VANCOUVER — British Columbia’s attorney general says a federal agency is obstructing the province’s efforts to combat money-laundering by not presenting key information it needs to aid an inquiry into the matter.
David Eby said the Financial Transactions and Reports Analysis Centre of Canada (Fintrac) has refused to hand over documents B.C. needs to understand the extent of its money-laundering problem. He questioned the centre’s relevance if it won’t provide such information.
“Fintrac collects all this information and it seems to me nobody is allowed to see it except Fintrac,” Eby said. “They’re breaking their promise to Canadians when they take our private information and saying they’re going to use it to fight money-laundering; they’re not doing that.”
Fintrac rejected Eby’s comments. It said it has been co-operating as much as it can, reasoning it must protect information which could jeopardize police and national security investigations or infringe on people’s right to privacy.
Fintrac is an arm’s-length agency reporting to the finance minister and tasked with ensuring public compliance with Canada’s laws to prevent money-laundering and financing of terrorism. Among the data the centre collects are financial transaction reports and information taken directly from the public.
The centre says it analyzes data “from a variety of information sources” to track money-laundering patterns. It is allowed to disclose information to Canada’s security and policing agencies.
Academics, journalists and separate government reports have pegged money-laundering as rampant at the province’s casinos, in its real estate industry and in other sectors.
It has been widely blamed as the reason for Vancouver’s sky-high property prices, which have slipped out of reach of many residents. A B.C. government panel in 2019 laid the blame for this at the door of the phenomenon.
In May 2019, Eby announced an inquiry into the state of money-laundering in the province. The Cullen commission, named for commissioner Justice Austin Cullen, is an independent body examining the issue and has powers to compel witnesses and order disclosure.
On Dec. 10 Cullen publicly released an interim report that said money-laundering “strikes at the heart of our collective values and corrupts the fabric of a free and democratic society.”
Cullen wrote that Fintrac had only forwarded documents already publicly available on its website. When asked for further documents, the centre forwarded seven more and insisted its obligations ended there, Cullen wrote.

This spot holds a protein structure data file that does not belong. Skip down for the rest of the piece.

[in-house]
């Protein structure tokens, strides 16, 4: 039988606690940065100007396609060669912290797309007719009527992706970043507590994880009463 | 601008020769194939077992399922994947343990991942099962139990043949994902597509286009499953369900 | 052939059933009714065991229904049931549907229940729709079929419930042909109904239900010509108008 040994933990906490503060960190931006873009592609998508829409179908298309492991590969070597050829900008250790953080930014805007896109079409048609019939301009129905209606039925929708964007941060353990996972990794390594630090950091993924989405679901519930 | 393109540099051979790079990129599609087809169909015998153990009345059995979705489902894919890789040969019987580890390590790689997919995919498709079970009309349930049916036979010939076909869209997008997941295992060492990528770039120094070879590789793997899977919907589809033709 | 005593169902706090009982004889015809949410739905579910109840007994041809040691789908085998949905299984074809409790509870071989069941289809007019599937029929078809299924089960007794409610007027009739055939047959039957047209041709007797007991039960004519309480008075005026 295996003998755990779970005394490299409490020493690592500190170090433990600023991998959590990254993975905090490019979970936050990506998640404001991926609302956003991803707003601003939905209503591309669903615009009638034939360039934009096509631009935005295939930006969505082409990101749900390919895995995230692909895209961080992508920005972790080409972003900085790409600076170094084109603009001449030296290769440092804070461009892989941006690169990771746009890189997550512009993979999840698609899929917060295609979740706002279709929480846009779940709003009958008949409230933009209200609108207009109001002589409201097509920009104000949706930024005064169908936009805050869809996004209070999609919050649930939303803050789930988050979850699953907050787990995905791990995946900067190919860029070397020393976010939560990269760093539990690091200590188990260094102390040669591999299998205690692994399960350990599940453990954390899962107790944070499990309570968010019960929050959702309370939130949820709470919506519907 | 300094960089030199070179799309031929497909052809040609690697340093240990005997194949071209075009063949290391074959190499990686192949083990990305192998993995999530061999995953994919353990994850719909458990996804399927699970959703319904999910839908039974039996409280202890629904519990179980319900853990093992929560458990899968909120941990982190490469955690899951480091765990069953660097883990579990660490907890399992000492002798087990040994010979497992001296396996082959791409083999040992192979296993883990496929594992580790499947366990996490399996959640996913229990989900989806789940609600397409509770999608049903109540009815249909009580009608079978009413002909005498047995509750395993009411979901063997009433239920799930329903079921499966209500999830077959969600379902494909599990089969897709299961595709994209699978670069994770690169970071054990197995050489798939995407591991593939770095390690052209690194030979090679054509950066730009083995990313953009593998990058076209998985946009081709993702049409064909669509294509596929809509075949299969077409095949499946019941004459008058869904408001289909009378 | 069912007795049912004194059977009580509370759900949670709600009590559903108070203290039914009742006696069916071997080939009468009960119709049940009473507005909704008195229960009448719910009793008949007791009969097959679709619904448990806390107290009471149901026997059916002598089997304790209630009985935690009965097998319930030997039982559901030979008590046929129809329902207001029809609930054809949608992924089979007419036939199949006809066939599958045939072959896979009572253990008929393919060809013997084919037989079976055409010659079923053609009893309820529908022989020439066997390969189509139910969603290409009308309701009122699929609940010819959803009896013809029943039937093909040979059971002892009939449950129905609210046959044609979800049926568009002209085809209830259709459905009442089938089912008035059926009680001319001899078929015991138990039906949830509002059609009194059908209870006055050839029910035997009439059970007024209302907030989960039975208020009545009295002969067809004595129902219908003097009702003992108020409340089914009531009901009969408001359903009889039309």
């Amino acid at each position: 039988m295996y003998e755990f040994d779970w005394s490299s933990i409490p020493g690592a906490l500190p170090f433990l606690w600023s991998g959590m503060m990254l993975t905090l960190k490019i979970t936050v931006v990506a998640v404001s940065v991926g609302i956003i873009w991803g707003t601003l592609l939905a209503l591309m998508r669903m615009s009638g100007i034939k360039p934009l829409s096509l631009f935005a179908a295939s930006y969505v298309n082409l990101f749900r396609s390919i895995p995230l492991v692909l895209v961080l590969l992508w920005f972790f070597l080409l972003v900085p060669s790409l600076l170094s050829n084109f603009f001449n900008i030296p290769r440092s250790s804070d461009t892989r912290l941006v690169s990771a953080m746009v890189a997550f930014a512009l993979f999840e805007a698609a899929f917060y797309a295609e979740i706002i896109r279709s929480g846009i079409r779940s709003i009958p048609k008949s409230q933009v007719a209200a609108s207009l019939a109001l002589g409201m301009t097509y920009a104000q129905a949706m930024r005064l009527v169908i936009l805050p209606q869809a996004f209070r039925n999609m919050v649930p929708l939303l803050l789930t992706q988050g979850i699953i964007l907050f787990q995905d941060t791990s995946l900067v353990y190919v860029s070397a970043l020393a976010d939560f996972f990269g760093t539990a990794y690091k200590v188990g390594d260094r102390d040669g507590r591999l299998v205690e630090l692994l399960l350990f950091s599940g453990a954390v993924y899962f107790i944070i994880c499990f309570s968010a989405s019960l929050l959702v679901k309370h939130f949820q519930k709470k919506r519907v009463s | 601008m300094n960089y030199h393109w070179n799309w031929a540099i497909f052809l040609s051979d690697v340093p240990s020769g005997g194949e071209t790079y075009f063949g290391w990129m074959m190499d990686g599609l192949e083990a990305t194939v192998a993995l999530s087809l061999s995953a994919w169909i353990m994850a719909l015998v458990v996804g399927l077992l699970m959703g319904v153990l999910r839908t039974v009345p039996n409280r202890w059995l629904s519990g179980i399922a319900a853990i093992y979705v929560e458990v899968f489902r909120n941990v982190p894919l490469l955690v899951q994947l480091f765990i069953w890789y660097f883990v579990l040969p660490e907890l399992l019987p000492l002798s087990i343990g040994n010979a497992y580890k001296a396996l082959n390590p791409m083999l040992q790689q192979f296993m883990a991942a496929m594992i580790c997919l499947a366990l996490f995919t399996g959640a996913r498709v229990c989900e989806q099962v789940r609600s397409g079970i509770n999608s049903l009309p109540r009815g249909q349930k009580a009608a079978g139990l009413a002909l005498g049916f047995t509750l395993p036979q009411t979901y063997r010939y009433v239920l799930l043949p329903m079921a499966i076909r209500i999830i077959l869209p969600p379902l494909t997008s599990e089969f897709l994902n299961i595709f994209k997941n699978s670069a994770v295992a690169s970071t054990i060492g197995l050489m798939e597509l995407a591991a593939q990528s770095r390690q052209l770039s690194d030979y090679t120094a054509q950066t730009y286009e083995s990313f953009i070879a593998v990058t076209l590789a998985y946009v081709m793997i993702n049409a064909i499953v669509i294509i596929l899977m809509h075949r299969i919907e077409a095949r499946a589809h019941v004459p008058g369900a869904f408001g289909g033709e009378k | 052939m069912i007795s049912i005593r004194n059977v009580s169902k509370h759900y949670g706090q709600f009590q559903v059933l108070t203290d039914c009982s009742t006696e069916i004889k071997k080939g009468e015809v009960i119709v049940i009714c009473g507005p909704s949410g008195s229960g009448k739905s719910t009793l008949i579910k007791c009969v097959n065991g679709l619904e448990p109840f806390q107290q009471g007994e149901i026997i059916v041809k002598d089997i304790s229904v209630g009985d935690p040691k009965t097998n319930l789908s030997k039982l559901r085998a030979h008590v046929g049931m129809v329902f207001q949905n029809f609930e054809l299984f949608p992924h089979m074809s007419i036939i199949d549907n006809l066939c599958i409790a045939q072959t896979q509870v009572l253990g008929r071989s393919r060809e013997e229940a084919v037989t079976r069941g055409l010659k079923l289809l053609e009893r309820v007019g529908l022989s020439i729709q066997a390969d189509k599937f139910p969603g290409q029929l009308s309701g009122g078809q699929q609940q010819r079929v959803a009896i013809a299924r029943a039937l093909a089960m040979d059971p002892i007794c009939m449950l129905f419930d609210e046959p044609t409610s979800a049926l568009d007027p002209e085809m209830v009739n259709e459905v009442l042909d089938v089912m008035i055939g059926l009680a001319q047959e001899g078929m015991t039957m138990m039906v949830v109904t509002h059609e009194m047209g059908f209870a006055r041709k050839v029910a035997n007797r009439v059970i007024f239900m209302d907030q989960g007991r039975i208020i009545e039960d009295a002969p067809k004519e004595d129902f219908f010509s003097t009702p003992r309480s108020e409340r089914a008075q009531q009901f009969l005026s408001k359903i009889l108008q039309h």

He added many more documents forwarded by federal authorities were redacted to the point of being useless. As well, the Public Prosecution Service of Canada has refused to allow in-person interviews with its members, according to Cullen.
Still, it’s Fintrac, in particular, that is upsetting Eby, who went on the radio in Vancouver earlier this week to raise the issue.
He told the Star Thursday Fintrac has essentially told B.C. “Get lost! This is not our problem.” He added he hopes he is wrong about his summary.
Eby said he wonders what the point of an agency with legal powers to force people to fill out forms related to finances is if it won’t make the information readily available to an inquiry such as the Cullen Commission.
“The only entity that can definitively answer the question about what’s happening in British Columbia and singularly assist us in determining how to stop it is Fintrac,” Eby said.
“The key information (lies in) intelligence reports that they say they prepare that summarize, at a high-level, themes, typologies and other types of activities that are expressly within the scope of what the inquiry needs to look at.”
Fintrac insists it has been co-operating with the commission.
The centre said it has provided the Cullen Commission with more than 100 document packages totalling 3,000 pages, and six of its officials have appeared before the commission four separate times within the last year.
“Fintrac has also reviewed thousands of pages of documents from other federal organizations, provincial regulators and private-sector entities participating in the Commission to ensure that the material can legally and safely be shared with the Commission,” said the centre in a statement.
Eby said there should be no concerns sharing the information with a government-established commission able to ensure the security of it. Besides, he said, the information requested is macro in nature, such as how much money may be coming into B.C. real estate from international sources.
“It is evidence to me something is profoundly broken when a provincial government that’s trying to stop money-laundering in our province can’t get basic information from the federal agency that’s charged with presenting it,” Eby said.
He wonders if the agency should “continue to exist” if it isn’t going to fully aid in the fight against money-laundering, while it is an organization “that obsesses about collecting data, ostensibly to prevent crime, to the point of pursuing businesses and individuals” in court.
“They’re actually obstructing our province from going after the problem, and, even worse, they’re creating the impression that there’s action when nothing is happening,” Eby said.
“So, they’re actually assisting these criminal organizations in helping them avoid detection by collecting the information and not sharing it.”